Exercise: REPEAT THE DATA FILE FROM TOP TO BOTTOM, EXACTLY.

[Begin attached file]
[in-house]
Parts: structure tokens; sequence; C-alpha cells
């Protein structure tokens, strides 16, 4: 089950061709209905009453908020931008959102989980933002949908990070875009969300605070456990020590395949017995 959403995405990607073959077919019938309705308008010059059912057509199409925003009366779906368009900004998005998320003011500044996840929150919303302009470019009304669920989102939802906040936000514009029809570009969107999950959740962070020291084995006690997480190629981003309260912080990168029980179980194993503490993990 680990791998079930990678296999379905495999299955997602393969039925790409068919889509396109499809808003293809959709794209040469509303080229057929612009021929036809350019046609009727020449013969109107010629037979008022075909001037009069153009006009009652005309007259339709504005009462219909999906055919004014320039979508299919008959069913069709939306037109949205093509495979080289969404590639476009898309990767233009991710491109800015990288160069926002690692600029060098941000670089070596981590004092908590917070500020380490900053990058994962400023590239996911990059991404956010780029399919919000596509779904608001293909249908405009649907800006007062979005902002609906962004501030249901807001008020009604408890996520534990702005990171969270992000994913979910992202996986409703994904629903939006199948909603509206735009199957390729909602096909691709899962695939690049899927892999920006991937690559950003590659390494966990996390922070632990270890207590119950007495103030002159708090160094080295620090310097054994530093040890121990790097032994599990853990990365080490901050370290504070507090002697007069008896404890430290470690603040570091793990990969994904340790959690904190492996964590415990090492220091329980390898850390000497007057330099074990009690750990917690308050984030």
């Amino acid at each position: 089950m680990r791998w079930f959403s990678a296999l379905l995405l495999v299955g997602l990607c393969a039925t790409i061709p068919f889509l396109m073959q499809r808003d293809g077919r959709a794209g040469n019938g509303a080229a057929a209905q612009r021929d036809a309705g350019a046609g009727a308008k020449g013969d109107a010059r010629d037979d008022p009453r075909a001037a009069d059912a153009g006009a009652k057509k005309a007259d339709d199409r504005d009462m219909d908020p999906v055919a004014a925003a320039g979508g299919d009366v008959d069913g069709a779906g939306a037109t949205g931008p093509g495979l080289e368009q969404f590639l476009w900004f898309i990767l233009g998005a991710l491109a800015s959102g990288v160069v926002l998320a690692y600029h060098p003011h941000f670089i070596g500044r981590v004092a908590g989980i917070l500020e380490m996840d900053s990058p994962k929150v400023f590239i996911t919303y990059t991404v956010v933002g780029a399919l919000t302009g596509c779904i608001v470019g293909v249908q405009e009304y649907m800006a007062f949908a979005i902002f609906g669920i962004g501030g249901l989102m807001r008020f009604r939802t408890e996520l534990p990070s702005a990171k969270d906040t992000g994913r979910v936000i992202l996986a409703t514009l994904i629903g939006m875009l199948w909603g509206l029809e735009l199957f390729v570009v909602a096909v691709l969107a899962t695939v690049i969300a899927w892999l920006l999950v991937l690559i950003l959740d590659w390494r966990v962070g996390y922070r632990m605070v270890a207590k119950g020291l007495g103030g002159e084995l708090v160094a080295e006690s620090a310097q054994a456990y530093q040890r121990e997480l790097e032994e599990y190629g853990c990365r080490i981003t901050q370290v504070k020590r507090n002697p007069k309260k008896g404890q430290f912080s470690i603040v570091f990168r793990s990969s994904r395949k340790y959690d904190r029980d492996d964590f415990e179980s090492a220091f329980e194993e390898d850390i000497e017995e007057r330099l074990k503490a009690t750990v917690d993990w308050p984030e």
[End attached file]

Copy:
[in-house]
Parts: structure tokens; sequence; C-alpha cells
């Protein structure tokens, strides 16, 4: 089950061709209905009453908020931008959102989980933002949908990070875009969300605070456990020590395949017995 959403995405990607073959077919019938309705308008010059059912057509199409925003009366779906368009900004998005998320003011500044996840929150919303302009470019009304669920989102939802906040936000514009029809570009969107999950959740962070020291084995006690997480190629981003309260912080990168029980179980194993503490993990 680990791998079930990678296999379905495999299955997602393969039925790409068919889509396109499809808003293809959709794209040469509303080229057929612009021929036809350019046609009727020449013969109107010629037979008022075909001037009069153009006009009652005309007259339709504005009462219909999906055919004014320039979508299919008959069913069709939306037109949205093509495979080289969404590639476009898309990767233009991710491109800015990288160069926002690692600029060098941000670089070596981590004092908590917070500020380490900053990058994962400023590239996911990059991404956010780029399919919000596509779904608001293909249908405009649907800006007062979005902002609906962004501030249901807001008020009604408890996520534990702005990171969270992000994913979910992202996986409703994904629903939006199948909603509206735009199957390729909602096909691709899962695939690049899927892999920006991937690559950003590659390494966990996390922070632990270890207590119950007495103030002159708090160094080295620090310097054994530093040890121990790097032994599990853990990365080490901050370290504070507090002697007069008896404890430290470690603040570091793990990969994904340790959690904190492996964590415990090492220091329980390898850390000497007057330099074990009690750990917690308050984030």
């Amino acid at each position: 089950m680990r791998w079930f959403s990678a296999l379905l995405l495999v299955g997602l990607c393969a039925t790409i061709p068919f889509l396109m073959q499809r808003d293809g077919r959709a794209g040469n019938g509303a080229a057929a209905q612009r021929d036809a309705g350019a046609g009727a308008k020449g013969d109107a010059r010629d037979d008022p009453r075909a001037a009069d059912a153009g006009a009652k057509k005309a007259d339709d199409r504005d009462m219909d908020p999906v055919a004014a925003a320039g979508g299919d009366v008959d069913g069709a779906g939306a037109t949205g931008p093509g495979l080289e368009q969404f590639l476009w900004f898309i990767l233009g998005a991710l491109a800015s959102g990288v160069v926002l998320a690692y600029h060098p003011h941000f670089i070596g500044r981590v004092a908590g989980i917070l500020e380490m996840d900053s990058p994962k929150v400023f590239i996911t919303y990059t991404v956010v933002g780029a399919l919000t302009g596509c779904i608001v470019g293909v249908q405009e009304y649907m800006a007062f949908a979005i902002f609906g669920i962004g501030g249901l989102m807001r008020f009604r939802t408890e996520l534990p990070s702005a990171k969270d906040t992000g994913r979910v936000i992202l996986a409703t514009l994904i629903g939006m875009l199948w909603g509206l029809e735009l199957f390729v570009v909602a096909v691709l969107a899962t695939v690049i969300a899927w892999l920006l999950v991937l690559i950003l959740d590659w390494r966990v962070g996390y922070r632990m605070v270890a207590k119950g020291l007495g103030g002159e084995l708090v160094a080295e006690s620090a310097q054994a456990y530093q040890r121990e997480l790097e032994e599990y190629g853990c990365r080490i981003t901050q370290v504070k020590r507090n002697p007069k309260k008896g404890q430290f912080s470690i603040v570091f990168r793990s990969s994904r395949k340790y959690d904190r029980d492996d964590f415990e179980s090492a220091f329980e194993e390898d850390i000497e017995e007057r330099l074990k503490a009690t750990v917690d993990w308050p984030e």